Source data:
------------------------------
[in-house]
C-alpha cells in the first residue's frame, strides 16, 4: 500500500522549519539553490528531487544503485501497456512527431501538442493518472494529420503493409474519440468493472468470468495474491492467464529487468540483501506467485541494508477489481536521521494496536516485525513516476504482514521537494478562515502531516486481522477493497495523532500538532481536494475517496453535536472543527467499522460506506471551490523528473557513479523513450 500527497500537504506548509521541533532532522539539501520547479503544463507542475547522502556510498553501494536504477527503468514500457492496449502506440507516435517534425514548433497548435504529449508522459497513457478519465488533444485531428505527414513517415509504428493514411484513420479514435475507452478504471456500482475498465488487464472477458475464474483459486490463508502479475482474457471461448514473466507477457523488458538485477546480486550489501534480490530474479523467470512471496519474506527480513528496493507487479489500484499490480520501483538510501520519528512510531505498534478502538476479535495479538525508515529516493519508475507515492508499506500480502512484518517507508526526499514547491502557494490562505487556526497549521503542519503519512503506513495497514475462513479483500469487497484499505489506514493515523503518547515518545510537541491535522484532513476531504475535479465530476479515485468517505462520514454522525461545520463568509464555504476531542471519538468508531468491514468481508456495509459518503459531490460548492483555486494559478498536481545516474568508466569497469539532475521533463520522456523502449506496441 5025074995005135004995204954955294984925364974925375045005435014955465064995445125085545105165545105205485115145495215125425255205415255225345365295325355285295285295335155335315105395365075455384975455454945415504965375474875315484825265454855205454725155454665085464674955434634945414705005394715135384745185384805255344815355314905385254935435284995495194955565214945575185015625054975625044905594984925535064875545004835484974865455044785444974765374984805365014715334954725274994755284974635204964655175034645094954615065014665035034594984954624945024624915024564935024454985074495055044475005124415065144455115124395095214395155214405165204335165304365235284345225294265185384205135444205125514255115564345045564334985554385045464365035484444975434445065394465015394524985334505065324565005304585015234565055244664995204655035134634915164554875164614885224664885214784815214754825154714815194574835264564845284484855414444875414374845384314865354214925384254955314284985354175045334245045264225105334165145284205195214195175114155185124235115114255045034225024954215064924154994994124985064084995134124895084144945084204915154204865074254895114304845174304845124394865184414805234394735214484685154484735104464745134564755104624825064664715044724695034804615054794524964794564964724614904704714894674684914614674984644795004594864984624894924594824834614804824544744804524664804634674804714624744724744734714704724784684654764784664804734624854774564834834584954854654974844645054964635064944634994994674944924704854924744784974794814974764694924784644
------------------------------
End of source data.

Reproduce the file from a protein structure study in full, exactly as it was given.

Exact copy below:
[in-house]
C-alpha cells in the first residue's frame, strides 16, 4: 500500500522549519539553490528531487544503485501497456512527431501538442493518472494529420503493409474519440468493472468470468495474491492467464529487468540483501506467485541494508477489481536521521494496536516485525513516476504482514521537494478562515502531516486481522477493497495523532500538532481536494475517496453535536472543527467499522460506506471551490523528473557513479523513450 500527497500537504506548509521541533532532522539539501520547479503544463507542475547522502556510498553501494536504477527503468514500457492496449502506440507516435517534425514548433497548435504529449508522459497513457478519465488533444485531428505527414513517415509504428493514411484513420479514435475507452478504471456500482475498465488487464472477458475464474483459486490463508502479475482474457471461448514473466507477457523488458538485477546480486550489501534480490530474479523467470512471496519474506527480513528496493507487479489500484499490480520501483538510501520519528512510531505498534478502538476479535495479538525508515529516493519508475507515492508499506500480502512484518517507508526526499514547491502557494490562505487556526497549521503542519503519512503506513495497514475462513479483500469487497484499505489506514493515523503518547515518545510537541491535522484532513476531504475535479465530476479515485468517505462520514454522525461545520463568509464555504476531542471519538468508531468491514468481508456495509459518503459531490460548492483555486494559478498536481545516474568508466569497469539532475521533463520522456523502449506496441 5025074995005135004995204954955294984925364974925375045005435014955465064995445125085545105165545105205485115145495215125425255205415255225345365295325355285295285295335155335315105395365075455384975455454945415504965375474875315484825265454855205454725155454665085464674955434634945414705005394715135384745185384805255344815355314905385254935435284995495194955565214945575185015625054975625044905594984925535064875545004835484974865455044785444974765374984805365014715334954725274994755284974635204964655175034645094954615065014665035034594984954624945024624915024564935024454985074495055044475005124415065144455115124395095214395155214405165204335165304365235284345225294265185384205135444205125514255115564345045564334985554385045464365035484444975434445065394465015394524985334505065324565005304585015234565055244664995204655035134634915164554875164614885224664885214784815214754825154714815194574835264564845284484855414444875414374845384314865354214925384254955314284985354175045334245045264225105334165145284205195214195175114155185124235115114255045034225024954215064924154994994124985064084995134124895084144945084204915154204865074254895114304845174304845124394865184414805234394735214484685154484735104464745134564755104624825064664715044724695034804615054794524964794564964724614904704714894674684914614674984644795004594864984624894924594824834614804824544744804524664804634674804714624744724744734714704724784684654764784664804734624854774564834834584954854654974844645054964635064944634994994674944924704854924744784974794814974764694924784644